The new piece is better in all respects. Better, thicker tubing, welded to brackets at the ends that not only mount the the frame rail but also to the lower control arm bolts, something the factory piece does not do (but really should).

New & Improved vs. Original & Inferior. Please note that the factory approach to this problem is crushed tubing. 


Check out this little feature - a perfectly sized jack pad right welded onto the bottom of the improved piece. Also notice the cheaper non-mandrel bends in the original style crossmember. (Naturally, I've had the first one for so long can't return it, either. Therein lies the danger of buying parts before you really need to...)

Here it is installed in the engine bay. I don't have the LCA bolts in yet, but they fit fine - just follow the included installation instructions. As of now it's the nicest piece in my freshly primed engine bay!

Sunday, April 10, 2016

Engine bay priming

Lots of cool before and after shots in this one, too!

After all the disassembly, the documentation, the measuring and cutting and welding, I'm finally ready to prime the engine bay with a uniform coating of SPI epoxy primer. Few things float my proverbial boat like clean, uniform surfaces.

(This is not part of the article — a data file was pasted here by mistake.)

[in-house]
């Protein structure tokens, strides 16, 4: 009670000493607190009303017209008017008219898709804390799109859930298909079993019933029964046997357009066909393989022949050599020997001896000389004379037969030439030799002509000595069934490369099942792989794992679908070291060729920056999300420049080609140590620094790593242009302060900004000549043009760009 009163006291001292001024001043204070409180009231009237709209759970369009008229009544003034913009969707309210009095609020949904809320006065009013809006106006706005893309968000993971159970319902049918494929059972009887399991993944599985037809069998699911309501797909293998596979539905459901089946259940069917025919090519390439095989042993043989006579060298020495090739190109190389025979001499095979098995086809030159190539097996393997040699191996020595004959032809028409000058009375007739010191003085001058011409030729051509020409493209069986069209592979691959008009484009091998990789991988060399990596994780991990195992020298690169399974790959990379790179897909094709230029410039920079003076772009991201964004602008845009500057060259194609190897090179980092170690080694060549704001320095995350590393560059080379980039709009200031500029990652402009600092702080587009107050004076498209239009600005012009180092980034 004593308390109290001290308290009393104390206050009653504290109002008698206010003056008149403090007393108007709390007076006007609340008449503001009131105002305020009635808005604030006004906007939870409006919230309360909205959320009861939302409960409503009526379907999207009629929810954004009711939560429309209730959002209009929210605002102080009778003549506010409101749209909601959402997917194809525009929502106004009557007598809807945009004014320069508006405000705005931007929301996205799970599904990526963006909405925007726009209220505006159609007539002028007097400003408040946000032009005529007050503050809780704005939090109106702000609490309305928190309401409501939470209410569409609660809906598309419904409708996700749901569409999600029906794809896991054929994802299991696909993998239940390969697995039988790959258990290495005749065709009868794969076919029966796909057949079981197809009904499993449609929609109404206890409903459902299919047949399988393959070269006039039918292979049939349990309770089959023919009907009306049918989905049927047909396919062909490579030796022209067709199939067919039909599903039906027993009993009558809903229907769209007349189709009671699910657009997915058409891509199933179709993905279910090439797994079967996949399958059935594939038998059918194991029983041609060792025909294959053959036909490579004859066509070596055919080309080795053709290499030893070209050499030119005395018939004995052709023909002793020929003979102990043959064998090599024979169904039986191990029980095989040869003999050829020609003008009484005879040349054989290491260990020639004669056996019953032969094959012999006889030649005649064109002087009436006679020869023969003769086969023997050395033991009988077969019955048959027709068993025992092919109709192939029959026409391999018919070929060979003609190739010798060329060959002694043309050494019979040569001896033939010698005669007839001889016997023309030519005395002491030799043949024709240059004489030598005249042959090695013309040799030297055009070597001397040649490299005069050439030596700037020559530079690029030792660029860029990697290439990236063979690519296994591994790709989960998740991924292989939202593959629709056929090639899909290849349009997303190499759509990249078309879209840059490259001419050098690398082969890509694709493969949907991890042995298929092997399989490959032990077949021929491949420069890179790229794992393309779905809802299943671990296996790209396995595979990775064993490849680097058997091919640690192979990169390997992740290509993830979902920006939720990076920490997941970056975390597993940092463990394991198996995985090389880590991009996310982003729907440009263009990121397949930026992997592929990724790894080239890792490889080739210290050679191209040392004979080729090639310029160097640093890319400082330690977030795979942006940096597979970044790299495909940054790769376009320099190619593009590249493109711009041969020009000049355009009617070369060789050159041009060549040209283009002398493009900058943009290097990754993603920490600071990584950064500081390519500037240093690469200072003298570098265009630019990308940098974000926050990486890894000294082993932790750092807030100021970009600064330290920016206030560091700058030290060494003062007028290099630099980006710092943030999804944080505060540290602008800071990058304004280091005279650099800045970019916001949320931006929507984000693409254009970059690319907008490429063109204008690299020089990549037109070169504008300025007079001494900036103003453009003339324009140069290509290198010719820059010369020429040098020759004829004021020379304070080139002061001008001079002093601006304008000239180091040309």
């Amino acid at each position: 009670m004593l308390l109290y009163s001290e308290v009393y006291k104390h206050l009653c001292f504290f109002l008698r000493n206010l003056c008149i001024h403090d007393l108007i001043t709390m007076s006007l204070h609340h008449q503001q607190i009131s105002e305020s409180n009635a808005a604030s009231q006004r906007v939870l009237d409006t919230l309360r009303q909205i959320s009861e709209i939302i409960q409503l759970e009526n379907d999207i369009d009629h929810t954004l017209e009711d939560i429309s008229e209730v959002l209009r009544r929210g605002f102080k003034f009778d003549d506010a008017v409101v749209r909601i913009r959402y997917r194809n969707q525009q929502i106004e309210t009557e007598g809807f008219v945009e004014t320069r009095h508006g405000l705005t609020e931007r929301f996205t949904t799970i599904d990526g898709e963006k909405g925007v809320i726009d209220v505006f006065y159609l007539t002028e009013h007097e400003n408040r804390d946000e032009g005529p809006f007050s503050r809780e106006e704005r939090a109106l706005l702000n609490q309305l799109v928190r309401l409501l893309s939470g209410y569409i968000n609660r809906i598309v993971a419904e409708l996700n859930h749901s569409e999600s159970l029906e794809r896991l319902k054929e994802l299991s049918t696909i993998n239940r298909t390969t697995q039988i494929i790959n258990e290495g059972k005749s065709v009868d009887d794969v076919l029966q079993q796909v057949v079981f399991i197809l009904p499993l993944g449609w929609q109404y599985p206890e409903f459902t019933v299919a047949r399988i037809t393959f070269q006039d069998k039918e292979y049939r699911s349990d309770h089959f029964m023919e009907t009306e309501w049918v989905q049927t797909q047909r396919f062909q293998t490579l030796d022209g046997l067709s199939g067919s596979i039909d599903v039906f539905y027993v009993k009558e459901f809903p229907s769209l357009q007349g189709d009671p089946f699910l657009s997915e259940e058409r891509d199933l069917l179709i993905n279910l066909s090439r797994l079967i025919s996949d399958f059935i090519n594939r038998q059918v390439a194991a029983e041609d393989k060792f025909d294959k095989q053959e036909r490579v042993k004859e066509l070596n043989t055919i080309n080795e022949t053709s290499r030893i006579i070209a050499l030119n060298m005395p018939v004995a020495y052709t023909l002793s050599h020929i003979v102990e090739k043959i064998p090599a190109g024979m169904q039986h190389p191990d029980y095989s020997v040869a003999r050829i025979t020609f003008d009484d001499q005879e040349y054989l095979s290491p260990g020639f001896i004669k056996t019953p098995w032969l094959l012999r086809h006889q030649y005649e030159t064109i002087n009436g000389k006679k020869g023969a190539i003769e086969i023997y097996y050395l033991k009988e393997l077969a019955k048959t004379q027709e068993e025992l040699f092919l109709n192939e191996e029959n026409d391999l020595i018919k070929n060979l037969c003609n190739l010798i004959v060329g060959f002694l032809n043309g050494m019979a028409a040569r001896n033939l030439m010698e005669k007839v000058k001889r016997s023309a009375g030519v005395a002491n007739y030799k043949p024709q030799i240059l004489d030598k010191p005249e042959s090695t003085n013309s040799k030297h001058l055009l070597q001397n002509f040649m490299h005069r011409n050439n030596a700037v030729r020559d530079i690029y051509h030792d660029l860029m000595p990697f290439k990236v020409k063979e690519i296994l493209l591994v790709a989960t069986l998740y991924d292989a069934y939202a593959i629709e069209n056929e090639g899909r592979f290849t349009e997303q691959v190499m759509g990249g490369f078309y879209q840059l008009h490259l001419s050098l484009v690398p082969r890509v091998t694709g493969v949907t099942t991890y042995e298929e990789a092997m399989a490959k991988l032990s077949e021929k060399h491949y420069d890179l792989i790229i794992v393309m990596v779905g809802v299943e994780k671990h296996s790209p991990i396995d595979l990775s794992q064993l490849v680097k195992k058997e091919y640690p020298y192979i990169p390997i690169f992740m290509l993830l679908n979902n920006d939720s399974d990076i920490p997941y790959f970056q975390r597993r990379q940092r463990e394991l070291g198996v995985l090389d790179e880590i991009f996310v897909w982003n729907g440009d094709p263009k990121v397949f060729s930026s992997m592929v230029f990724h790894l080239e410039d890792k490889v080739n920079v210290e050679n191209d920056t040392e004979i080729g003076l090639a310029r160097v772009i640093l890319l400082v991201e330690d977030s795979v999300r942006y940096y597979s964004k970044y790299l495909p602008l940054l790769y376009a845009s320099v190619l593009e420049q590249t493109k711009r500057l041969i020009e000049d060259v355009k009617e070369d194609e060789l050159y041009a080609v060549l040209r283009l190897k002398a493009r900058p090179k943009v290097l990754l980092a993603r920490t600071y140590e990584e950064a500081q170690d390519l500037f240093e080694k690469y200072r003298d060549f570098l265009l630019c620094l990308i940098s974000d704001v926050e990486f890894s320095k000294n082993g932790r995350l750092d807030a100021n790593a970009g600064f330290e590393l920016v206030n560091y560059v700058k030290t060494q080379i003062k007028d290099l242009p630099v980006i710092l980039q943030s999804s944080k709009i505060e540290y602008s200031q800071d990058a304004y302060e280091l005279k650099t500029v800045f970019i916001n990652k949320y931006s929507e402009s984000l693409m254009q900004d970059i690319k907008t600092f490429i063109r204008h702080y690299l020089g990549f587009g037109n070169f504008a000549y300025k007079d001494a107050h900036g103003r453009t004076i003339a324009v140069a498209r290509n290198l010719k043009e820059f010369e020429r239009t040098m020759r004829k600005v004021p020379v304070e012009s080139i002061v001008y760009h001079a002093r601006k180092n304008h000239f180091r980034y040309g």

Ideally, the primer could be the final top coating in the engine bay. It's chemical-resistant (so brake fluid and gasoline won't eat it up) and has UV inhibitors so it won't chalk up on its surface after being exposed to the sun (which is a real possibility of a few summers of high desert hoods-up car shows). It's really just depends on how well I can get the primer laid out in the engine bay. It's a daunting assortment of nooks and crannies that need to be sprayed just right, so the pressure's on.

Tools used for this effort are the usual suspects: the angle grinder with wire wheels, the wire wheels used in the cordless drill, and the 3M strip-it disks on the pneumatic die grinder.


Here's what the engine bay looked like way back in June 2013 after the engine was pulled out and pressure washed. The discoloration is from what appears to be a 'repaint' of the engine bay with rattle-can spray paint over the original finish. It appears there wasn't enough surface prep or masking of parts as brake lines and and bolt heads are all covered in black spray paint. As a result, you get 50 shades of grey in the engine bay. Clearly, much work to be done here.


 Just rough looking all over. 


Here on the front apron on the drivers side you can still see a dark spot outline where the wiper fluid bottle mounts No amount of washing or Armor All is going to fix this. It has to be stripped off and redone if I want it to look right.